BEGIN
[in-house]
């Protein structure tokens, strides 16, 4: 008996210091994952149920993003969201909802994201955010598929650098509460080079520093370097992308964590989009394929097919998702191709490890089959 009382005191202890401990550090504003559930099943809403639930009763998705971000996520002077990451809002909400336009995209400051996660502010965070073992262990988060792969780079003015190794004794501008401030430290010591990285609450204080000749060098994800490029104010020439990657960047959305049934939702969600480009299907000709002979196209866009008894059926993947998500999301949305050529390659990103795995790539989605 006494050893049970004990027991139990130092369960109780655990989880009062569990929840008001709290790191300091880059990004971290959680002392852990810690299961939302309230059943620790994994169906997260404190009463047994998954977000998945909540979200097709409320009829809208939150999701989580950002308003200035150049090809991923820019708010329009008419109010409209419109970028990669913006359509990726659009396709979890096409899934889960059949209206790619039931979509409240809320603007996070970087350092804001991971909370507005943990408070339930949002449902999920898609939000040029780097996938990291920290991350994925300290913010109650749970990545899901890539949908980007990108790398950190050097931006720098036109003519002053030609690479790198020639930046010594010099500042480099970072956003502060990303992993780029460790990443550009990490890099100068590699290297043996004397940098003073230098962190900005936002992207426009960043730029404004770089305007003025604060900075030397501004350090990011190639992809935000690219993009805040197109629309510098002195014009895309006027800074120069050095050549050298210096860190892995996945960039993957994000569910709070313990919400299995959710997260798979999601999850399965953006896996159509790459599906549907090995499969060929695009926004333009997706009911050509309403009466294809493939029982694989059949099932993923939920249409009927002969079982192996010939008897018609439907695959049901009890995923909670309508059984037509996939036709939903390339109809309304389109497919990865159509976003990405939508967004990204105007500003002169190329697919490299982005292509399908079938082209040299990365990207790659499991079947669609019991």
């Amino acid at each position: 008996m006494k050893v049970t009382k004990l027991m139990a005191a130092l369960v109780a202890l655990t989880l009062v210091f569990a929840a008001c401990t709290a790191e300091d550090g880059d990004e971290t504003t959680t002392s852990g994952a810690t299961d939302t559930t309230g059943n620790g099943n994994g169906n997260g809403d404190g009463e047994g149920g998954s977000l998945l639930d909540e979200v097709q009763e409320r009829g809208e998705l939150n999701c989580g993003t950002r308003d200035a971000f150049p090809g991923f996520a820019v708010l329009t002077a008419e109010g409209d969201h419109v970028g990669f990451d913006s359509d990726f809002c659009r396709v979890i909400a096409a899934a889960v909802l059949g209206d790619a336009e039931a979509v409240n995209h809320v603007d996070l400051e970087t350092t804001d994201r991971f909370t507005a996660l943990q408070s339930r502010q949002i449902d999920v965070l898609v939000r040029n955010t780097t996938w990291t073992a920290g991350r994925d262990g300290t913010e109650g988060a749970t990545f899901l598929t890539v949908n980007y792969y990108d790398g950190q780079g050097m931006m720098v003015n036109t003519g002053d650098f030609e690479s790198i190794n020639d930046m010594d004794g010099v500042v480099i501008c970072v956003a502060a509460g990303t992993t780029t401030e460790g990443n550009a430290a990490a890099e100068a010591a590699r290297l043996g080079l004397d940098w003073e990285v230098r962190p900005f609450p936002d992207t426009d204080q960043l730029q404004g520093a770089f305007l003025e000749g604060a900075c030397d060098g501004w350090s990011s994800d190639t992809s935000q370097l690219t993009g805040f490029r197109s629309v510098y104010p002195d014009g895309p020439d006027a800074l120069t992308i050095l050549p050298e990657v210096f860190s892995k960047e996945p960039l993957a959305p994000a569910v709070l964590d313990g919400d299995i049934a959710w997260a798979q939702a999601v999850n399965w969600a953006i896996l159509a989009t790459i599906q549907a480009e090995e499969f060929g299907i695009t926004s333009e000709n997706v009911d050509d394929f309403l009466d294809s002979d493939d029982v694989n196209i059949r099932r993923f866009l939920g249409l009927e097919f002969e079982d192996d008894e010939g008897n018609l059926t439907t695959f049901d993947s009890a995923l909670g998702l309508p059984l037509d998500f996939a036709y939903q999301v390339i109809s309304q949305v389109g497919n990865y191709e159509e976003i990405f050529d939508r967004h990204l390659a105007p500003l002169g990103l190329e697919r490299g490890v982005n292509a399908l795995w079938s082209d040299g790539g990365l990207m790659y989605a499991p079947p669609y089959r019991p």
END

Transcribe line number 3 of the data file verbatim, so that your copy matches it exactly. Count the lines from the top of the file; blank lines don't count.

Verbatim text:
């Amino acid at each position: 008996m006494k050893v049970t009382k004990l027991m139990a005191a130092l369960v109780a202890l655990t989880l009062v210091f569990a929840a008001c401990t709290a790191e300091d550090g880059d990004e971290t504003t959680t002392s852990g994952a810690t299961d939302t559930t309230g059943n620790g099943n994994g169906n997260g809403d404190g009463e047994g149920g998954s977000l998945l639930d909540e979200v097709q009763e409320r009829g809208e998705l939150n999701c989580g993003t950002r308003d200035a971000f150049p090809g991923f996520a820019v708010l329009t002077a008419e109010g409209d969201h419109v970028g990669f990451d913006s359509d990726f809002c659009r396709v979890i909400a096409a899934a889960v909802l059949g209206d790619a336009e039931a979509v409240n995209h809320v603007d996070l400051e970087t350092t804001d994201r991971f909370t507005a996660l943990q408070s339930r502010q949002i449902d999920v965070l898609v939000r040029n955010t780097t996938w990291t073992a920290g991350r994925d262990g300290t913010e109650g988060a749970t990545f899901l598929t890539v949908n980007y792969y990108d790398g950190q780079g050097m931006m720098v003015n036109t003519g002053d650098f030609e690479s790198i190794n020639d930046m010594d004794g010099v500042v480099i501008c970072v956003a502060a509460g990303t992993t780029t401030e460790g990443n550009a430290a990490a890099e100068a010591a590699r290297l043996g080079l004397d940098w003073e990285v230098r962190p900005f609450p936002d992207t426009d204080q960043l730029q404004g520093a770089f305007l003025e000749g604060a900075c030397d060098g501004w350090s990011s994800d190639t992809s935000q370097l690219t993009g805040f490029r197109s629309v510098y104010p002195d014009g895309p020439d006027a800074l120069t992308i050095l050549p050298e990657v210096f860190s892995k960047e996945p960039l993957a959305p994000a569910v709070l964590d313990g919400d299995i049934a959710w997260a798979q939702a999601v999850n399965w969600a953006i896996l159509a989009t790459i599906q549907a480009e090995e499969f060929g299907i695009t926004s333009e000709n997706v009911d050509d394929f309403l009466d294809s002979d493939d029982v694989n196209i059949r099932r993923f866009l939920g249409l009927e097919f002969e079982d192996d008894e010939g008897n018609l059926t439907t695959f049901d993947s009890a995923l909670g998702l309508p059984l037509d998500f996939a036709y939903q999301v390339i109809s309304q949305v389109g497919n990865y191709e159509e976003i990405f050529d939508r967004h990204l390659a105007p500003l002169g990103l190329e697919r490299g490890v982005n292509a399908l795995w079938s082209d040299g790539g990365l990207m790659y989605a499991p079947p669609y089959r019991p």